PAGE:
Relatively few of us have a serious passion for instant coffee. I don’t. It’s something I tend to associate with bad camping trips and a depressing winter in the north of England. I’d heard Waka Coffee was “reinventing” it and basically thought “why would anyone bother inventing that stuff again?”
It turns out there is a place for instant coffee if it’s good. And this stuff is not your grandma’s evil fallout-shelter jar of Nescafe.
First, why do we want instant coffee? We don’t necessarily, because fresh brewed coffee isn’t unattainable for most of us in most situations (although outside the United States, instant coffee is nowhere near as unfashionable; it’s totally normal in, say, the UK). But… clearly there is camping, and hiking. (And airplanes, though there is something to be said for avoiding airplane water entirely.) Have you ever been on a crack of dawn safari? I have, and let me note that good instant coffee would have been lifesaving in that Land Rover. There’s weak coffee that could use a “depth charge.” There’s cooking! Instant coffee can be awesome for milkshakes, marinades, ice cream and beyond. There are any number of situations where an appliance isn’t working, or cleanup is unwieldy, or you’re on the move or in a rush, where instant coffee would be a totally appropriate move provided the coffee was palatable.
Waka is palatable. Good, in fact. It’s made from single-origin 100% Arabica type coffee beans sourced from Columbia. It’s a medium roast, not overpowering, slightly fruity (an orange-rind undertone, for me). It’s clean tasting and fairly neutral and not super challenging, which can be a righteous thing before you’ve… you know, had your coffee. Waka is freeze dried, which as it turns out is not the standard for instant coffee: Most instant coffee is spray-dried, which is a heating process that strips moisture from the beans and alters their chemical makeup in the process. This processing step is what gives a lot of instant coffee a burnt, scorched or “dead” flavor. Waka freeze-dries their coffee, preserving its flavor profile and keeping it from tasting murky.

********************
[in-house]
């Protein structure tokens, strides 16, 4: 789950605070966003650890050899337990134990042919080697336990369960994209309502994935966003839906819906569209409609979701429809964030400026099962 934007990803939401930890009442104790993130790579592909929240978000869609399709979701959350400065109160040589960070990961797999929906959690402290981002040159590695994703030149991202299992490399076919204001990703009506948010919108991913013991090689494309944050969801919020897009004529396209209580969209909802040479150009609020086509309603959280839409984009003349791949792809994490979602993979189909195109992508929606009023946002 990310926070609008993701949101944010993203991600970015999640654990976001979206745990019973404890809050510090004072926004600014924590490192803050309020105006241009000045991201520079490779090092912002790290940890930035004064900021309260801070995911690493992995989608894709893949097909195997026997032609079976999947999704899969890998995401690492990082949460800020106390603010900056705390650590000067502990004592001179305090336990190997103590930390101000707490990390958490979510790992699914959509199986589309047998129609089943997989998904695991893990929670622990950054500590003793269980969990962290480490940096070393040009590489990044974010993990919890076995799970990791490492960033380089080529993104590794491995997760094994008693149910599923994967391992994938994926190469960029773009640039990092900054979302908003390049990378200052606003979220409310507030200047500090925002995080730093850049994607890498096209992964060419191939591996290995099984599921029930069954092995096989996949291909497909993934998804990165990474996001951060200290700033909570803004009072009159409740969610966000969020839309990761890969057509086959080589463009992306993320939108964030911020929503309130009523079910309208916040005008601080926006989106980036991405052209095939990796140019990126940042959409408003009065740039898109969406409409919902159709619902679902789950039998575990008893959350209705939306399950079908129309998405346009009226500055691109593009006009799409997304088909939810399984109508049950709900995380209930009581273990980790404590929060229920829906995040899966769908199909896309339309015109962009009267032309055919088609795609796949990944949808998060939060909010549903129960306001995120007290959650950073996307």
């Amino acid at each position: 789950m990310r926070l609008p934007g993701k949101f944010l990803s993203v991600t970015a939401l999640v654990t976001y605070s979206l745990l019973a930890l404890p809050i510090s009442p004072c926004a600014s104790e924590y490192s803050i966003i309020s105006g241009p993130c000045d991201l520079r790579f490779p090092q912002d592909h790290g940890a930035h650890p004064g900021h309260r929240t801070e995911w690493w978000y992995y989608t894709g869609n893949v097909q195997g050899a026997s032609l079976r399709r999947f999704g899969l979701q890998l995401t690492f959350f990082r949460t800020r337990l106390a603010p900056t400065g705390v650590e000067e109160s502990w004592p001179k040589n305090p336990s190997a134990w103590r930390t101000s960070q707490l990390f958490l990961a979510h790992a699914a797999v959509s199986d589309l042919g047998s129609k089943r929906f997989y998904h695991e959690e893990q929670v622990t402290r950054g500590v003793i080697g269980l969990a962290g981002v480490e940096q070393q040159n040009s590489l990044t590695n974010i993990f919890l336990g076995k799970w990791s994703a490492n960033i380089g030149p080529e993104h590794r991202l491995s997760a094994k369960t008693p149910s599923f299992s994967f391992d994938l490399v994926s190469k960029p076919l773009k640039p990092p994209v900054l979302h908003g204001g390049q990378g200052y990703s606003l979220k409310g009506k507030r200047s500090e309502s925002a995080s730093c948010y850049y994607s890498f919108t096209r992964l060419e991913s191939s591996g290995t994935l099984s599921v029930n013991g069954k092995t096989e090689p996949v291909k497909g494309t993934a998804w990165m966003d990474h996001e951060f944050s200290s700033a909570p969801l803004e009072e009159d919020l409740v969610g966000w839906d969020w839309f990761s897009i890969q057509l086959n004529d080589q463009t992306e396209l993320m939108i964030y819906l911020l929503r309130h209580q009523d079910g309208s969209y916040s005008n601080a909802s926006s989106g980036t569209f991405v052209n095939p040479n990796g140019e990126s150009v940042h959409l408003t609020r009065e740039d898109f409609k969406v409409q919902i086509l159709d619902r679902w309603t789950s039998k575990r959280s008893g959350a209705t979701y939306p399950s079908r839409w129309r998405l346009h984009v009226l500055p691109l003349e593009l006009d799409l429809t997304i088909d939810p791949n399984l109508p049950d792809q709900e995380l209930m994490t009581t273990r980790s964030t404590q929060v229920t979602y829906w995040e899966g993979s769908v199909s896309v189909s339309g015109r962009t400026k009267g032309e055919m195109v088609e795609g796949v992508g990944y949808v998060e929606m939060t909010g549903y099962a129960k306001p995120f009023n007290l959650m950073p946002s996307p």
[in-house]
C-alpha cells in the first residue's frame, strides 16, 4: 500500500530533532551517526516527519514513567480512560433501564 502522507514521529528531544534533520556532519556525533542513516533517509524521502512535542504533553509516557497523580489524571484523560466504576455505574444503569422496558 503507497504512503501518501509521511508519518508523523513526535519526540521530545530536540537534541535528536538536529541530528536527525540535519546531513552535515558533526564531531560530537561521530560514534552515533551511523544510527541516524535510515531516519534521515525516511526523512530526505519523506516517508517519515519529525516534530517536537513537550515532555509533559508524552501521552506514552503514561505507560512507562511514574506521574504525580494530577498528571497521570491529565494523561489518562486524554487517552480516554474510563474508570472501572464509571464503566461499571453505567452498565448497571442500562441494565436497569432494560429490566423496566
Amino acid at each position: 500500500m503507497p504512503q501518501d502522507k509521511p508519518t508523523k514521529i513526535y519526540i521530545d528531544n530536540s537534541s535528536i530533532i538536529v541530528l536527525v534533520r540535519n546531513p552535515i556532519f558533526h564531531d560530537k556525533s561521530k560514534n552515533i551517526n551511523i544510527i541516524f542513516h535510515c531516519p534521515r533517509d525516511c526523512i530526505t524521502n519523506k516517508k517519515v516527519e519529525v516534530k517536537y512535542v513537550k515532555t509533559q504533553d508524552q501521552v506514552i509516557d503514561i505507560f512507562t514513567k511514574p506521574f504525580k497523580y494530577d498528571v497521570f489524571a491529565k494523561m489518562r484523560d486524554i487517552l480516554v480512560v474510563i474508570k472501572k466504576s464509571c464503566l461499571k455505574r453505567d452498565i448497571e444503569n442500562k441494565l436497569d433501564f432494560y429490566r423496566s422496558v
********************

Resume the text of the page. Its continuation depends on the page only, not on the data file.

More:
Another factor that might be of interest to you (and should be, really) is their environmental footprint-which would be in the “nice, but” category, perhaps, if the product were not worth your time, but since it is worth your time, the responsible production attitude escalates from “nifty bonus” to “this is what everyone needs to be doing.” Like wine, coffee has an ecological footprint that is a complicated calculus of all the factors involved in growing, processing, shipping and consuming it. Waka stands out for its light, recyclable packaging (no plastic, a small amount of foil); it’s relatively efficient to ship and relatively easy to dispose of responsibly. To their credit, Waka also has a firm awareness that coffee production can create a lot of wastewater in countries where access to clean water is insecure to nonexistent. So 4% of their profits always go to charity:water, which has clean water access initiatives in 26 countries across Africa, Asia and Central and South America (in other words, nearly everywhere coffee is grown). It’s not every day that a convenience-purchase ends up being socially or environmentally beneficial. But it should be.